Olly Sheridan and his Mother, Ellie Yarrow-Sanders, have been found.
Back in January 2019, we wrote a blog about the disappearance of Ellie Yarrow-Sanders and her young son, Olly. Olly is currently the subject of ongoing court proceedings which is focussed on his care and whether he should live with his mother or father. However, shortly before the last court hearing in July 2018, Olly and his mother disappeared. Ellie left behind a letter explaining why she had fled, which mostly focussed on her desire to protect her son and her fear of losing him to foster care. You can discover more about the background to the case in our blog ‘A Mother on the Run’ – https://www.family-law.co.uk/mother-on-the-run/.
In a desperate plea to locate Olly, the court made the exceptional decision to release details of the case to the public. This was followed by Mr Justice Williams making a public appeal on Twitter for Ellie to return home with Olly.
After the pair had been missing for six months, Olly’s father (Patrick Sheridan) stated that his only focus was on the return of his son and that he would not want Ellie or members of her family to be punished for their role in Olly’s disappearance. Members of Ellie’s own family later joined the appeal in the hope that the pair would return safely. Although, their participation was subject to certain conditions, for example, that Ellie would be pardoned for running away with Olly and that he would not be removed from her care on their return.
Having now been missing for eight months, Olly and his mother have been found. At this stage, only limited information has been released to the public and their exact location remains confidential. However, the public has been informed that the pair have been located outside of the UK and that Essex Police have now officially called off their search. Upon their return, it is expected that the court proceedings will resume, although the proceedings will take place in private and it is unlikely that any significant details will be released to the public.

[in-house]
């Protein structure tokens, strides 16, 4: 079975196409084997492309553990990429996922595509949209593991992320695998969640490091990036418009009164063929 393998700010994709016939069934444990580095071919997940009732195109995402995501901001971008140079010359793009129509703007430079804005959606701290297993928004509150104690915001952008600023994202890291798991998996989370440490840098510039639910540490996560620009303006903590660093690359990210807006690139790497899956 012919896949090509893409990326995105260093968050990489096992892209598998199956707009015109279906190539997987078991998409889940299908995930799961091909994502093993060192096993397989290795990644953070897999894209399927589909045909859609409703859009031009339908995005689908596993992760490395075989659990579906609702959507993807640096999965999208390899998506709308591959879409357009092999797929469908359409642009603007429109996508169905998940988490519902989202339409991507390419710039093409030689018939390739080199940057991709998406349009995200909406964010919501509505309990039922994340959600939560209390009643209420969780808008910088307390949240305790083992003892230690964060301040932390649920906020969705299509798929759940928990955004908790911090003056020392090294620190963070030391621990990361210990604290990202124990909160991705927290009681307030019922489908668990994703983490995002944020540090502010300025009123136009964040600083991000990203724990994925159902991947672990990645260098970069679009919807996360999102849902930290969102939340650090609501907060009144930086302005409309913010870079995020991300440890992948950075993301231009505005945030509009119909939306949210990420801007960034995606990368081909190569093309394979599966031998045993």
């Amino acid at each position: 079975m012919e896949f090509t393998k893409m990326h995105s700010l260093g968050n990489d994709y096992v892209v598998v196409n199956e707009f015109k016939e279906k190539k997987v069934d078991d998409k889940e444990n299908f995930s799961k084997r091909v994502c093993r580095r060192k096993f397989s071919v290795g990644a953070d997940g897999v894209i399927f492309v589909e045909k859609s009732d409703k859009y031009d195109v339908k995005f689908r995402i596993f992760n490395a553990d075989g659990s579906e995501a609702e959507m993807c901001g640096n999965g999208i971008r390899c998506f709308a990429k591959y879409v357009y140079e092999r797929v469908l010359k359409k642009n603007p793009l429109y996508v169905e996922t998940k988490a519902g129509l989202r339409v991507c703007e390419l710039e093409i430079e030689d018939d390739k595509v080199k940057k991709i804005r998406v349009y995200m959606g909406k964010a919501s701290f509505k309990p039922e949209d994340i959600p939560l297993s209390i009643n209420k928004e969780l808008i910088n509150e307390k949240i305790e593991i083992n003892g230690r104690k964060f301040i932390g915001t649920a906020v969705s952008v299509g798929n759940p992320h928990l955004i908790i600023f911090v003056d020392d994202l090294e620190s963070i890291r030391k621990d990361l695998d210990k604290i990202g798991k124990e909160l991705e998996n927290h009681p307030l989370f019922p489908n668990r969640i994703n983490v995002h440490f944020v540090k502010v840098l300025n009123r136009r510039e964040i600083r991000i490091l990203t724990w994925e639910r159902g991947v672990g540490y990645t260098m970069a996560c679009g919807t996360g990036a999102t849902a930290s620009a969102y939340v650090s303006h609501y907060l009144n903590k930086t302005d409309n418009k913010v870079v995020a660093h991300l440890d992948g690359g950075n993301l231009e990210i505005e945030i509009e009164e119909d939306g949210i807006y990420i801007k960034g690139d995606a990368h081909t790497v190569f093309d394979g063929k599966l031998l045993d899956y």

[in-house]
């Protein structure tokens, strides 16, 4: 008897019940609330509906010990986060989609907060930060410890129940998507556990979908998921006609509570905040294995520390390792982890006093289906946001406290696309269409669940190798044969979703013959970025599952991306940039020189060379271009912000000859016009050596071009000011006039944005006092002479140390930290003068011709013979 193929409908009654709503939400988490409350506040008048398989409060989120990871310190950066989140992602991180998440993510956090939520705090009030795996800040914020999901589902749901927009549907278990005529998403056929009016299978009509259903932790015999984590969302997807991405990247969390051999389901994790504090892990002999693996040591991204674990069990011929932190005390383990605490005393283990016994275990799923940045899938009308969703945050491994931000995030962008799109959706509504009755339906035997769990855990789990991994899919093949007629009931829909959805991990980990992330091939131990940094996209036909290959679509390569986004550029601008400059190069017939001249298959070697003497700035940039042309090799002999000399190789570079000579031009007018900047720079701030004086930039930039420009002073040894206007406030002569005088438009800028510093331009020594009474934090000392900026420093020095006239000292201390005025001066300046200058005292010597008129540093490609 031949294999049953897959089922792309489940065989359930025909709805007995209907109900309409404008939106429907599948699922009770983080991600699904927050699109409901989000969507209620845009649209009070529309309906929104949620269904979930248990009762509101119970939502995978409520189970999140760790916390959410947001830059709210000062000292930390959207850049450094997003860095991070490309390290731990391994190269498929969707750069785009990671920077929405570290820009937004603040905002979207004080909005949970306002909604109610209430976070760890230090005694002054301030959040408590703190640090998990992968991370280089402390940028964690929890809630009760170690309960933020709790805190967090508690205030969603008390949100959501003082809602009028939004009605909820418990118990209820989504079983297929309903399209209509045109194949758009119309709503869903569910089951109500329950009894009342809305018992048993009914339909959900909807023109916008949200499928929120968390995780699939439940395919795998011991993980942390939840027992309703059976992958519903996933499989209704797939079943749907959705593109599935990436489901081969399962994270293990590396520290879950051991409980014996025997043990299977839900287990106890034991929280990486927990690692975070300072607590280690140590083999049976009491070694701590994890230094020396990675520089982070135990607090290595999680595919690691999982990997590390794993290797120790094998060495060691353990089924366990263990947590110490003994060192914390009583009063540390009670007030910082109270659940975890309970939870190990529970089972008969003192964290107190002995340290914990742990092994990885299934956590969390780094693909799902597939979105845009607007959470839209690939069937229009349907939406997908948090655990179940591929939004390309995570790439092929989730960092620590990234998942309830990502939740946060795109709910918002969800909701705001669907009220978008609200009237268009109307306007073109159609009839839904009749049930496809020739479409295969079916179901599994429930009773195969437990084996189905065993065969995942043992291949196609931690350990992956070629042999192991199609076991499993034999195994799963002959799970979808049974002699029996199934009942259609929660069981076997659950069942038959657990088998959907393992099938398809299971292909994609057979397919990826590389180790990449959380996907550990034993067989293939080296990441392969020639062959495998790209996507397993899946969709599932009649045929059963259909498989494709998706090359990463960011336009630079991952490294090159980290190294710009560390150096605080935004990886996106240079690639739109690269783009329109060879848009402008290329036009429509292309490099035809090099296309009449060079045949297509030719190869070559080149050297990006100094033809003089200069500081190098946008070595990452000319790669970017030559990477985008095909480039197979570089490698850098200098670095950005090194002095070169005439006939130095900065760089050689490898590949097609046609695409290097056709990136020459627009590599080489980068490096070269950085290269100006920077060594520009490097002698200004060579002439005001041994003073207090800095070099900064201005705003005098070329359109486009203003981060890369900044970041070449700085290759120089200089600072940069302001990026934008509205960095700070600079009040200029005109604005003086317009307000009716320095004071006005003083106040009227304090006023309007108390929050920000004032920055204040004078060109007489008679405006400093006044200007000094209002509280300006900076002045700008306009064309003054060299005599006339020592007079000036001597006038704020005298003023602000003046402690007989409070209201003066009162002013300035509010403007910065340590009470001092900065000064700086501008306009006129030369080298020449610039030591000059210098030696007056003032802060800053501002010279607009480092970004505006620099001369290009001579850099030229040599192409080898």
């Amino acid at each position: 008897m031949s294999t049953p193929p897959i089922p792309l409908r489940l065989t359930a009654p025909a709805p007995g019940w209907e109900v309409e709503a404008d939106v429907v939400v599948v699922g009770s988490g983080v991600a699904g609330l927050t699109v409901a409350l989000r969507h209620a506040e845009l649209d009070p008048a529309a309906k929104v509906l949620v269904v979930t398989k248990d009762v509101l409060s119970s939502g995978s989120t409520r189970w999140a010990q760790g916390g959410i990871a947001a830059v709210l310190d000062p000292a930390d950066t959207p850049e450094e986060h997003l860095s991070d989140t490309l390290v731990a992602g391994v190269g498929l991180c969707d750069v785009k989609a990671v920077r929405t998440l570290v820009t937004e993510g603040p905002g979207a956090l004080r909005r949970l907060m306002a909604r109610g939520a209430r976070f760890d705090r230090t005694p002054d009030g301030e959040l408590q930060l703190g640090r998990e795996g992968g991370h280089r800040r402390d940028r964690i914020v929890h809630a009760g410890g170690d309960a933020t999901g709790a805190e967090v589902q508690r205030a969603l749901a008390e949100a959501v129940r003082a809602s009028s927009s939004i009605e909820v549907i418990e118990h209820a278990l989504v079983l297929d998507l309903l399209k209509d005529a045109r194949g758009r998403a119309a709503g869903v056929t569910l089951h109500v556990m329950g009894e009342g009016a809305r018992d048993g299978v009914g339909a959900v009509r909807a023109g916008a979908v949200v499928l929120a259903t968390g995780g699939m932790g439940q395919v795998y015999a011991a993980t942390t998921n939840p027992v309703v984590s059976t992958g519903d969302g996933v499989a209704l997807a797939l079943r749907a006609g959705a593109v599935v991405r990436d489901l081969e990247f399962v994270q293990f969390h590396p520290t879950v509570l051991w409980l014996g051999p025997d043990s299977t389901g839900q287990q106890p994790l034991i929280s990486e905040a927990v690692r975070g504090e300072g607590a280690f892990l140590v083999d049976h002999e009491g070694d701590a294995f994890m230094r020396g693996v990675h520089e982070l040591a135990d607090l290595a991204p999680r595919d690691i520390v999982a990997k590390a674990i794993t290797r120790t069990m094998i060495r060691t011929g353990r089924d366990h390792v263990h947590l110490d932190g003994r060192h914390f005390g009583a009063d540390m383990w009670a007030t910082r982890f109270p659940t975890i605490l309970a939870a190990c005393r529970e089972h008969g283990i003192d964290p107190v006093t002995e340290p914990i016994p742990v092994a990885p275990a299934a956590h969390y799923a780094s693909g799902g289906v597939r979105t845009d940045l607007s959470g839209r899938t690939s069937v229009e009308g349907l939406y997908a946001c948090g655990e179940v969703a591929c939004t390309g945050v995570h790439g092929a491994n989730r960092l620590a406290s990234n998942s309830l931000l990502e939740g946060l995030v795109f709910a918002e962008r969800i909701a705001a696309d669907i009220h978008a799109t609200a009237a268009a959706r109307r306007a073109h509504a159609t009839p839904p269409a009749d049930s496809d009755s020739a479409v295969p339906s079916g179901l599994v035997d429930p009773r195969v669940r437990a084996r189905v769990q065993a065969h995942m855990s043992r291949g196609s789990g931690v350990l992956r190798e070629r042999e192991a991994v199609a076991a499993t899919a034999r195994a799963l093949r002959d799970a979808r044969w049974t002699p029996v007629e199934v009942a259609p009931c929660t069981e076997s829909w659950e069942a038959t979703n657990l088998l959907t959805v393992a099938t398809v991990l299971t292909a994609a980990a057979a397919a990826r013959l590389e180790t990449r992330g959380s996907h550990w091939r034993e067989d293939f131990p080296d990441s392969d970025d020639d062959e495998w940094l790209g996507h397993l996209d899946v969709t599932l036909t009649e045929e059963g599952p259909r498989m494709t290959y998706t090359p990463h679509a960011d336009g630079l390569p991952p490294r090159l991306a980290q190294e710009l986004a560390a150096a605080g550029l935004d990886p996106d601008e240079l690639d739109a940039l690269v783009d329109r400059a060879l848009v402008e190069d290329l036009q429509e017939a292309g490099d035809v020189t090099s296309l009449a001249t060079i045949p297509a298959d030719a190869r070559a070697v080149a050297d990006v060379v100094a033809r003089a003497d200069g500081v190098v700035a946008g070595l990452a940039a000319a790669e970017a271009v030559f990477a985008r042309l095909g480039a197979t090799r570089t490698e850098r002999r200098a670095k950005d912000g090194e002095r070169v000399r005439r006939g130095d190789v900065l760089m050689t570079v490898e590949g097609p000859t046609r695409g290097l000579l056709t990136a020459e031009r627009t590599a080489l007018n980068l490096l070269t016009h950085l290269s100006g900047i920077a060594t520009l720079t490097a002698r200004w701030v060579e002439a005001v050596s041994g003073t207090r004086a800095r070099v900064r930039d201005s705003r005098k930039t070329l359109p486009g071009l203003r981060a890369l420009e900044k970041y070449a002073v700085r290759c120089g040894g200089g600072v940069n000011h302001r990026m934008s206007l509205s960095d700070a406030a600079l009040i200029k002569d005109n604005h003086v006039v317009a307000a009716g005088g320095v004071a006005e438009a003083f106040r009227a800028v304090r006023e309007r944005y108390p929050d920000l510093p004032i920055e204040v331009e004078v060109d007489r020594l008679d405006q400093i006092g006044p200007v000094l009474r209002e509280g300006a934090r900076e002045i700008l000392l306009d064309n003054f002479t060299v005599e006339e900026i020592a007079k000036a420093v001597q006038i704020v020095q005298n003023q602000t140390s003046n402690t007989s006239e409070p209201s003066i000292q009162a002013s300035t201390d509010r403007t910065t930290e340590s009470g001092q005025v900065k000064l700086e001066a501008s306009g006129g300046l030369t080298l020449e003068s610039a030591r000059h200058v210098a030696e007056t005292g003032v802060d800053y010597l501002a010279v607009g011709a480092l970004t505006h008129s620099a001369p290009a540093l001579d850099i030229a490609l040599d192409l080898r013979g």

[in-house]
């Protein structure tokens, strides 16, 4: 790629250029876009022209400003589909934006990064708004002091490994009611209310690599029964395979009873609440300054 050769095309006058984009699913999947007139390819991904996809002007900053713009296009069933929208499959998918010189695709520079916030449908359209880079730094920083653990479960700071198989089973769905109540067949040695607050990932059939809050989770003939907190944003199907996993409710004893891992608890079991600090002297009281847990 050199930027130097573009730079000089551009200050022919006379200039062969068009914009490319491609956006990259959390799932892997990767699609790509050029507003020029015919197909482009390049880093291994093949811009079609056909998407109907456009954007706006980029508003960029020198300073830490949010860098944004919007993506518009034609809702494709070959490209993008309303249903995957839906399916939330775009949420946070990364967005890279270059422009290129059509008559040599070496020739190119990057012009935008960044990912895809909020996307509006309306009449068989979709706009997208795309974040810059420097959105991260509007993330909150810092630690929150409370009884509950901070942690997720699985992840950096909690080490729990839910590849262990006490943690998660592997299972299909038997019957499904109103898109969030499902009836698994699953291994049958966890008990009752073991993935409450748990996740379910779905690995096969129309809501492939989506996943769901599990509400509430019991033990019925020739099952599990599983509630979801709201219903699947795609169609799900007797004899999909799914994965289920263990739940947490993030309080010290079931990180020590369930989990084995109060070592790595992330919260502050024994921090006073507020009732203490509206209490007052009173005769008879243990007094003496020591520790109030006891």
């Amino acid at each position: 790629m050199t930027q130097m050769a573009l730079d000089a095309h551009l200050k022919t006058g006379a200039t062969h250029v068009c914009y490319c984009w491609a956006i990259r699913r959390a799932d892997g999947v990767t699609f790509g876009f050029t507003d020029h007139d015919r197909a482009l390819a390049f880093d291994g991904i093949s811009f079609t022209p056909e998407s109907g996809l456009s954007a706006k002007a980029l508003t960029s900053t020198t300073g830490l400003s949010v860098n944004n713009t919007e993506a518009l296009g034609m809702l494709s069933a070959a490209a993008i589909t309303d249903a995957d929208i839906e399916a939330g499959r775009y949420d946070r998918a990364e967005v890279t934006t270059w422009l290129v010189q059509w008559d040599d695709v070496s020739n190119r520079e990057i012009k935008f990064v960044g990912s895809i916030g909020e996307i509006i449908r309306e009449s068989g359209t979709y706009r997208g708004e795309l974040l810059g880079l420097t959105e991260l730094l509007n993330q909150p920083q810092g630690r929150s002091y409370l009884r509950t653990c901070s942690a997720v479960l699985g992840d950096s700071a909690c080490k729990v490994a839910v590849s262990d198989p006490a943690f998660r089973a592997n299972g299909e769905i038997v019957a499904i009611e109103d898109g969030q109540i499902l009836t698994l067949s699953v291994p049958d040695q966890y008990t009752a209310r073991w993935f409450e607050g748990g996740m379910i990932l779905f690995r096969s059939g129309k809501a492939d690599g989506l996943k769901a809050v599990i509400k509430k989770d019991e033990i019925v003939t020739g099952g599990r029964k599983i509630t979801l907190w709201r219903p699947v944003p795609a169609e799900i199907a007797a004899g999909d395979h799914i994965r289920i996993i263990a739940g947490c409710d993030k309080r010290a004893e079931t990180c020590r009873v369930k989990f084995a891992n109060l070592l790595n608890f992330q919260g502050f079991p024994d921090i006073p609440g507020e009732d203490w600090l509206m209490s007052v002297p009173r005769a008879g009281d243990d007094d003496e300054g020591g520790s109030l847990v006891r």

Although Olly’s circumstances are somewhat unusual, we see many cases where parents separate and a question arises as to where in the world a child should live and also whether or not a child should travel abroad for a holiday, for example. In cases such as these, it is important that parents keep each other informed of any planned trips. In the majority of cases, it will be necessary to obtain the consent of the other parent before taking a child outside of the UK.
Where consent has not been given, careful consideration needs to be given to the appropriate steps to be taken in each and every case. In some instances, the trip abroad may just be a poorly communicated holiday; in others, it could be the first signs of a permanent abduction to another country.
Each case is different and the individual circumstances of each child will need to be considered carefully. We regularly advise the ‘left behind’ parent of their options to secure their child’s return to England. We also advise parents where their child has been brought to England but there are questions as to where the child is and / or whether the child should be returned to their home country. In many situations, there is a pressure of time to locate a child and to obtain protective orders. We have experience of making urgent court applications (whether to the local court or to the High Court) where it is necessary to obtain protective orders without delay.
In Ellie’s case, we very much hope that a practical and safe route can be established for her and Olly to return to England and to allow the courts here to conclude their consideration of what’s best for Olly. It is recognised on an international scale that the court which is best placed to consider the welfare of a child is the court in the country that the child is habitually resident in. From what we know about the circumstances, for Olly this would most likely be the court in England.
If Ellie does not now take the steps to voluntarily return to England then there are potential legal routes to be followed in the country that Olly is in to require Ellie to return him to England, but this very much depends on which country they have travelled to.
For more information about child abduction and family law matters with an international element, please see our website – https://www.family-law.co.uk/services/international-family-law/.